My dad will readily admit to not having an imagination. By this, he means that he doesn’t read novels. He likes movies, but prefers documentaries. He doesn’t follow serialized television, but the DVR is rather full of documentaries and reality TV.
One of these recent documentary series on our DVR takes care of both of us. It’s history and being a pair of history buffs, we happily watched Michael Wood’s Story of England, which is available to watch on PBS.org.
Historian Michael Wood tells the history of England–from pre-Roman to the Anglo-Saxons to the Danelaw through to the Norman Conquest and beyond–through the evidence collected from archeological digs, DNA tests, contemporary accounts and very well-maintained records of one English village: Kibworth, Leicestershire.
Now, actually, Kibworth is three villages, I believe: Kibworth Harcourt, Kibworth Beauchamp (prounounced Bee-cham), and Smeeton Westerby.
I’ve only seen two episodes, but I will watch the last two because they explore the time periods I’ve tried to write in (Tudor era) and the era I am currently writing in (Georgian era). It’s amazing how much evidence they were able to find through archeology and I think framing the history of an entire country through three little, centrally-located villages is genius. The show was also able to dig through the records (some of them going back to the 1200s), where the names of peasant families are recorded. Some of those families continue to live in the Kibworth area today.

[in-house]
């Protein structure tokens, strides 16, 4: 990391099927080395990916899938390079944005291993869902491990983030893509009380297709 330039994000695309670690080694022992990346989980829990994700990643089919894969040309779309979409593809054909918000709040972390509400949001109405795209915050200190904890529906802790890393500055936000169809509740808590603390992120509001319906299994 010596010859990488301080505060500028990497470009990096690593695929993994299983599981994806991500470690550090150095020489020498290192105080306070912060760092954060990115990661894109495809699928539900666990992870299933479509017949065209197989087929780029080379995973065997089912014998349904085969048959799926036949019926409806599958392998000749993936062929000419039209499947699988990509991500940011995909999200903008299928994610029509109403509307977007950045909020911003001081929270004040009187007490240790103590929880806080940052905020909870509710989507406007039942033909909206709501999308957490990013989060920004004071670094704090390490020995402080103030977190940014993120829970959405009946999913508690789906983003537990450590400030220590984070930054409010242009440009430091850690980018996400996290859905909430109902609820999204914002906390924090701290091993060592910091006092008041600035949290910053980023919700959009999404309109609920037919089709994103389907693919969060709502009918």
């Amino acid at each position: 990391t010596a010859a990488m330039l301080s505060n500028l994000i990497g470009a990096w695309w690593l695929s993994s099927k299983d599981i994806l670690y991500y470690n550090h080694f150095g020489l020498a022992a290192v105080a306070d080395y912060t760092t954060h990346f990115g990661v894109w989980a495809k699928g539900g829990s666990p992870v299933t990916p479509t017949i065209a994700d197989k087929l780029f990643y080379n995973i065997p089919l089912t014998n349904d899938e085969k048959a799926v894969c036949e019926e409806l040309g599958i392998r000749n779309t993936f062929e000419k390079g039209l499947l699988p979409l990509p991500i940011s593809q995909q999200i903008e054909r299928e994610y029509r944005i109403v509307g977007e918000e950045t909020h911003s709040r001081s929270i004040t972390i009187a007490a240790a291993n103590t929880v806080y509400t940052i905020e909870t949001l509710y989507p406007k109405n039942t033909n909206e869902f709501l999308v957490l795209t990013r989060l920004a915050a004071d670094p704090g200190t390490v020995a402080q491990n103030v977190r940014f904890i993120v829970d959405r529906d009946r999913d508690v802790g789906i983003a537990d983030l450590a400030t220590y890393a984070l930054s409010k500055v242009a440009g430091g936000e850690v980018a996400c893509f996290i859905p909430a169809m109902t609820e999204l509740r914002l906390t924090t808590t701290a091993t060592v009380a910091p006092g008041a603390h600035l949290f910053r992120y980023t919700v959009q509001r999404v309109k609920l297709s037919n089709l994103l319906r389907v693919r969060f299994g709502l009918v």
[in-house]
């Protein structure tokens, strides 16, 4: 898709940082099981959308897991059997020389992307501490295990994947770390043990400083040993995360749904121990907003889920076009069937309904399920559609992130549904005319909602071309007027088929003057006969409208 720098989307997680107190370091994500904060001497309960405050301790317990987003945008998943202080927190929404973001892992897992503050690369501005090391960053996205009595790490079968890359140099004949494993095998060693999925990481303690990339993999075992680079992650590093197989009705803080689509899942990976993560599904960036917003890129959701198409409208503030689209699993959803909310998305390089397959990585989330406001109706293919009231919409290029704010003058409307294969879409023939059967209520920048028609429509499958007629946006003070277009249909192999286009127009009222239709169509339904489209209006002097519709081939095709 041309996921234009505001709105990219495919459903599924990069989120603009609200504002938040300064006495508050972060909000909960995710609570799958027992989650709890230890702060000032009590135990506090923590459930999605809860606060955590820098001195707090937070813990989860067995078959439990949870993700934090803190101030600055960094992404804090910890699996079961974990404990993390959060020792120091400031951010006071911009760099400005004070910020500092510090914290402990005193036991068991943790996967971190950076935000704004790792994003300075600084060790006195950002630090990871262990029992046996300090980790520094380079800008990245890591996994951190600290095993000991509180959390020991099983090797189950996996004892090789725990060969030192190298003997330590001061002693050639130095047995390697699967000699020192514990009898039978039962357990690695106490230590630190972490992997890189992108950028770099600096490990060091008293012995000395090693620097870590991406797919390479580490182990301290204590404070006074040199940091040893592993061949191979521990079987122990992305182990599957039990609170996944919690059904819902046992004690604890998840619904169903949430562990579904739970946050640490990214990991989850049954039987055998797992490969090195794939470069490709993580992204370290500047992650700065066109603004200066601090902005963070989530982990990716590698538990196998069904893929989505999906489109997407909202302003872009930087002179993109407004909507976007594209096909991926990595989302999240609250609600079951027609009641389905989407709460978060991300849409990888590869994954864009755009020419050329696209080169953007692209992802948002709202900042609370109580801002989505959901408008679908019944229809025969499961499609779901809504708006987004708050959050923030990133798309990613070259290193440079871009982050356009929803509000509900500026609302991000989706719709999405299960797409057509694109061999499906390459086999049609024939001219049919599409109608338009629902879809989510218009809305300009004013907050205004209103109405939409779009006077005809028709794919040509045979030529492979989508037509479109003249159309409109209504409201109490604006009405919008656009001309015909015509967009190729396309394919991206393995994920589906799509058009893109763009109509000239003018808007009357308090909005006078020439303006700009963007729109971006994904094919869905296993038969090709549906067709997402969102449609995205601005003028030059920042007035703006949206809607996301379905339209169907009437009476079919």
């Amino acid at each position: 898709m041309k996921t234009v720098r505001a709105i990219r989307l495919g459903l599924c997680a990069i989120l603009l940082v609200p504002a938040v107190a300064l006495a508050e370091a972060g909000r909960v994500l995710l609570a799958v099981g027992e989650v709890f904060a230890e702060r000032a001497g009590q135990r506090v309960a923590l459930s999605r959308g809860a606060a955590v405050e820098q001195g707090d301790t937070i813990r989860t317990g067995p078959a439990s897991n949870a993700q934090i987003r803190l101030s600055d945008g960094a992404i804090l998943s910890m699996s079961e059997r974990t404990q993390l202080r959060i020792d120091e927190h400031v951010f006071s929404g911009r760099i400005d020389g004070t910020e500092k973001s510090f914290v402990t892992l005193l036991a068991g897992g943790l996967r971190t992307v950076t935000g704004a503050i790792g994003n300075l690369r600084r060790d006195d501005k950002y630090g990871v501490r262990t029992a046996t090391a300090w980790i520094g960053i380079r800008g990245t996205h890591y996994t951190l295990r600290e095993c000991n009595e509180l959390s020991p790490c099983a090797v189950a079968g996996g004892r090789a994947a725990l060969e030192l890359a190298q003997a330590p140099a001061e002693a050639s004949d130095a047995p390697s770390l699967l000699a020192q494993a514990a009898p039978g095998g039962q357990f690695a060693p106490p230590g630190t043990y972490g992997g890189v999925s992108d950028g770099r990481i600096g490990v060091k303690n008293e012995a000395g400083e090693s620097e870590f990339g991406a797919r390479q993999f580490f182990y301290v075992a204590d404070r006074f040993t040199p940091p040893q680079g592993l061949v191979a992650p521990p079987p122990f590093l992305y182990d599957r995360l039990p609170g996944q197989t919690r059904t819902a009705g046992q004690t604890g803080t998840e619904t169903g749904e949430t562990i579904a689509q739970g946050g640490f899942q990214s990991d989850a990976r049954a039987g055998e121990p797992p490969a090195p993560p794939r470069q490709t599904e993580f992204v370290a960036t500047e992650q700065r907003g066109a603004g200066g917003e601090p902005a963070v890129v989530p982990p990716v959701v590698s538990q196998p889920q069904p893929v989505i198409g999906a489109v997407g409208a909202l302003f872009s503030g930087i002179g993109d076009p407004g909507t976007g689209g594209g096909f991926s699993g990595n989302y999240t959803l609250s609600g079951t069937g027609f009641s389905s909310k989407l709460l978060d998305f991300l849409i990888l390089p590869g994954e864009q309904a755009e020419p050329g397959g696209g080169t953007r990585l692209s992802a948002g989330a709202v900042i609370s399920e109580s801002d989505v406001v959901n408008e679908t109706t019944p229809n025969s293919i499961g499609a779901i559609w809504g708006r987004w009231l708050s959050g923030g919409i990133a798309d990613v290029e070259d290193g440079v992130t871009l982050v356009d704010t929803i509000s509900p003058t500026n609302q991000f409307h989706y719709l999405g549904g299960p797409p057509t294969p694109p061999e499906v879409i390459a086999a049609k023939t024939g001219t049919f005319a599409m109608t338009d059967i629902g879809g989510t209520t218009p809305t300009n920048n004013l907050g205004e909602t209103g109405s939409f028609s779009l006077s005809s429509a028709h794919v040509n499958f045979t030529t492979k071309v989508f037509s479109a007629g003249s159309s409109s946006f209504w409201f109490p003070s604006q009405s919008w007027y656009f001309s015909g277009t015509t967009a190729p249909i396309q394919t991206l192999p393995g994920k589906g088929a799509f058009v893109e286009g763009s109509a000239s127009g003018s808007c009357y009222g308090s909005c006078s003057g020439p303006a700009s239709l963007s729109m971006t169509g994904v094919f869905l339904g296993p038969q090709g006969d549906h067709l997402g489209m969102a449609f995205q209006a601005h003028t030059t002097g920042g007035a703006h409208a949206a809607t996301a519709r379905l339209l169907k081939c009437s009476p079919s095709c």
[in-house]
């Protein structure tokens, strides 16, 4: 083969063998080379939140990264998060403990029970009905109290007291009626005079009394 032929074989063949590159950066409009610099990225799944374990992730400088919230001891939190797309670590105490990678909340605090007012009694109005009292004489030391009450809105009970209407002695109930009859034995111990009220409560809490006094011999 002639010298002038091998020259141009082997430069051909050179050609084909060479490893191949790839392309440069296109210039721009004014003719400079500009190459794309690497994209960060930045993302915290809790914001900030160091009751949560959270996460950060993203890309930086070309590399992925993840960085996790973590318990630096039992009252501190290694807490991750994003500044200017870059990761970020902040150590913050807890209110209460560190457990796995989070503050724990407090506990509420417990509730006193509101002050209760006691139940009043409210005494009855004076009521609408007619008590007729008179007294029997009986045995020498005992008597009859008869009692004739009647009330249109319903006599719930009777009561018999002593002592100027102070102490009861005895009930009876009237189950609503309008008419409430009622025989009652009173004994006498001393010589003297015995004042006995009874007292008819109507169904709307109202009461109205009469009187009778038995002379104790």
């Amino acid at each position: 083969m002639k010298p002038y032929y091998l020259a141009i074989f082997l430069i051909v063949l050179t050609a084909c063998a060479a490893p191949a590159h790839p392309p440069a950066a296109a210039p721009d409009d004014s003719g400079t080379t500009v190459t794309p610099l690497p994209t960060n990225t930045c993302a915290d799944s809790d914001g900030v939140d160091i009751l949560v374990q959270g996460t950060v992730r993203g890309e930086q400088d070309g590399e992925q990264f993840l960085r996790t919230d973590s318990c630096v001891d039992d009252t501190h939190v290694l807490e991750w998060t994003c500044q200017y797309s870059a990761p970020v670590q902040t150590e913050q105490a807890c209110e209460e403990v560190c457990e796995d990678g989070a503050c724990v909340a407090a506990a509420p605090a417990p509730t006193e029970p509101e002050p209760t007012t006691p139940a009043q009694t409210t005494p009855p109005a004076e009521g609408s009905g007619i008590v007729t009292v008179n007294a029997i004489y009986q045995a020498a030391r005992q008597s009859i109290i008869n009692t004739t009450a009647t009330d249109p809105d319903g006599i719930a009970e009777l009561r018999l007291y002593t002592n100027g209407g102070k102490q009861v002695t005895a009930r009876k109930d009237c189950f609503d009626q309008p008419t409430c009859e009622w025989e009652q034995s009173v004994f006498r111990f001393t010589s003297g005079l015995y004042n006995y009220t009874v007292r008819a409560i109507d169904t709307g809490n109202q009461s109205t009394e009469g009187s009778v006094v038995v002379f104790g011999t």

It’s history via a small village and therefore, its ordinary people.
Watching this program made me think about my fictional village a little more. You see, it’s not enough to imagine a random village in the southwest of England. What’s that village like? What’s the church called? How many families are on parish poor relief?
A lot of this detailed background work isn’t necessary to the story and the reader doesn’t needs to know all of it. But I know that Bannersley, my fake village, being near Bath, likely had Roman inhabitants at some point. Rupert of the Rhine passed through it on his way to Bristol during the Civil War. The local lord’s family has been there since at least Elizabethan times (when they got their title), but probably far longer than that.
The North Bath Road passes through the village. There are two mid-size estates and then several plots of houses with gardens and a little land attached. There’s a hot spring that snakes in and around the village, clearly related to those that flow in Bath.